Arma 2 was 2009's highly ambitious tactical shooter sequel that offered realistic, military-style shooter action on huge, outdoor battlefields. Developer Bohemia Interactive is back for another engagement with the upcoming stand-alone add-on, Operation Arrowhead, which the studio refers to as "ARMA 2.5." This is an affectionate nickname given to an expansion that's got so much content it's almost a full-on sequel. (Don't worry--if you don't have Arma 2 yet, you can get both in a bundle called "Combined Operations," which will cost only $10 more than the original game.)
Operation Arrowhead will offer a brand new campaign told from the perspective of army forces (rather than marines) and a new gameworld (three new map types, specifically), which will resemble the rockier, more mountainous regions of Afghanistan. Aside from adding a ton of new content, the expansion will build on pretty much every aspect of the original Arma 2, including the aforementioned new campaign (which will be approximately two-thirds as long as that of Arma 2's) and about 10 single scenarios. There's also an enhanced version of the Armory mode that lets you try out every single one of the hundreds of weapons and vehicles available (including any other custom weapons or vehicles produced by the fan community that you've downloaded) by browsing for them in a single, easy-to-use interface. Interestingly, while you're experimenting with that nifty new rocket launcher or tank in Armory mode, you'll also have the chance to take on various minor challenges with that particular weapon or vehicle. Then, you'll be rewarded with points that you can use to unlock the armory's more sophisticated hardware.
All these new toys will help change the Arma 2 experience considerably. One demonstration mission we watched in action was a mission with a helicopter equipped with an unmanned aerial vehicle (UAV) that carried a mounted missile launcher. While our objective was to fly over a relatively flat plane and dispatch three different armor targets, each enemy vehicle was stationed at a heavily guarded installation equipped with antiair guns. Though there was nothing stopping us from flying our helicopter bravely into hostile airspace and potentially face a world of hurt, we instead opted to set the chopper in hover mode and deploy the UAV. It ran silently and remotely and was even equipped with Operation Arrowhead's brand new thermal imaging.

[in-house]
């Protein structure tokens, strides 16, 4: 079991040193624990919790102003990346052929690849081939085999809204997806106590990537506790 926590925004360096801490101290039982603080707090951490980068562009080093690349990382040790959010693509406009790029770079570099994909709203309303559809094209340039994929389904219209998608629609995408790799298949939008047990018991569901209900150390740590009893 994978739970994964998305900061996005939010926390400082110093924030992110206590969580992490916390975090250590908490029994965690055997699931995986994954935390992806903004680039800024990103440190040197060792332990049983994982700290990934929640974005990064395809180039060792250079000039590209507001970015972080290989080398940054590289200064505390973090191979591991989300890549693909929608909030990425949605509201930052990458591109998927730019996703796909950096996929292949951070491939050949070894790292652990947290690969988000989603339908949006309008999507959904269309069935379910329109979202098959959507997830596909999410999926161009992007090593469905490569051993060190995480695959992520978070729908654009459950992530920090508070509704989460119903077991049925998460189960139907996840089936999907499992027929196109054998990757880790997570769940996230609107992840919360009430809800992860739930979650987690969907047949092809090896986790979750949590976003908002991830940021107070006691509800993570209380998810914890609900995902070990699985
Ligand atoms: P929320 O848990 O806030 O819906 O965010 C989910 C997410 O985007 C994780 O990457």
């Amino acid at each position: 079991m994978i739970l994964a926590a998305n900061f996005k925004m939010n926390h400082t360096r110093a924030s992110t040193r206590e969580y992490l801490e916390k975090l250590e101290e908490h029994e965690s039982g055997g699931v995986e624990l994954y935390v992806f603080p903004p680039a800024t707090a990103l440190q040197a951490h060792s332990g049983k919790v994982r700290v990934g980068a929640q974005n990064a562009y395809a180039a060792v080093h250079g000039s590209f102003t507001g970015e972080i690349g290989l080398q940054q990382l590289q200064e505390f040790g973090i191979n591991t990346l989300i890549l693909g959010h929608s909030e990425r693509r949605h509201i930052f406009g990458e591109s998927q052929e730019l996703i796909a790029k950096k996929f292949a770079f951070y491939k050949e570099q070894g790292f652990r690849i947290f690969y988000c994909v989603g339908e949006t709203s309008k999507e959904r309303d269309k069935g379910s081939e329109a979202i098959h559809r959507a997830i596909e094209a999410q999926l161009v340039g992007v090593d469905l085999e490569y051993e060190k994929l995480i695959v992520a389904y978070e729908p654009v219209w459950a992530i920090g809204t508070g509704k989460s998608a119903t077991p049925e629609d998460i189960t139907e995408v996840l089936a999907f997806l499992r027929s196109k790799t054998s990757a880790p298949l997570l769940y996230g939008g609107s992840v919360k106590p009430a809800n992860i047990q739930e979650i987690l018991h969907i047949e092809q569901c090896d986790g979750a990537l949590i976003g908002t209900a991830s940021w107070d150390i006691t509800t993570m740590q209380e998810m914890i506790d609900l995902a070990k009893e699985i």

The expansion's thermal imaging technology goes beyond simple night-vision goggles by not only identifying heat signatures emitted both by warm-blooded soldiers and by vehicles, but also by detecting varying heat levels on different parts of vehicles. A tank that shows brightly means that the engine is all fired up, whereas a mostly cold vehicle with little or no heat signature probably has its engine turned off and will require precious seconds to hit the ignition and get moving. Unfortunately for our enemies, they had no clue our UAV was in position (the drone possesses a range of several meters), and we were safely able to launch volley after volley of missiles at each of our targets, efficiently and surgically neutralizing them before anyone was the wiser.
In addition to the single-player campaign, pack-in scenarios, a ton of armory challenges, and multiplayer, Operation Arrowhead will have expanded editing tools that let you not only create huge mission maps, but also let you create specific squad behaviors for any or all units you place. For instance, you can build a mission where the player spawns in near tanks, jeeps, and infantry squads placed under the player's control by simply clicking and dragging a command icon to link control of those units to the player character in the world. Operation Arrowhead's environments feature plenty of destructible terrain (including buildings that can be both entered by infantry units for cover and also blown to smithereens by cannon fire), so enthusiasts who love building custom content will have plenty of tools with all the content in Arrowhead alone, to say nothing of Arma 2's stuff as well. Operation Arrowhead is scheduled for a worldwide ship date of June 29.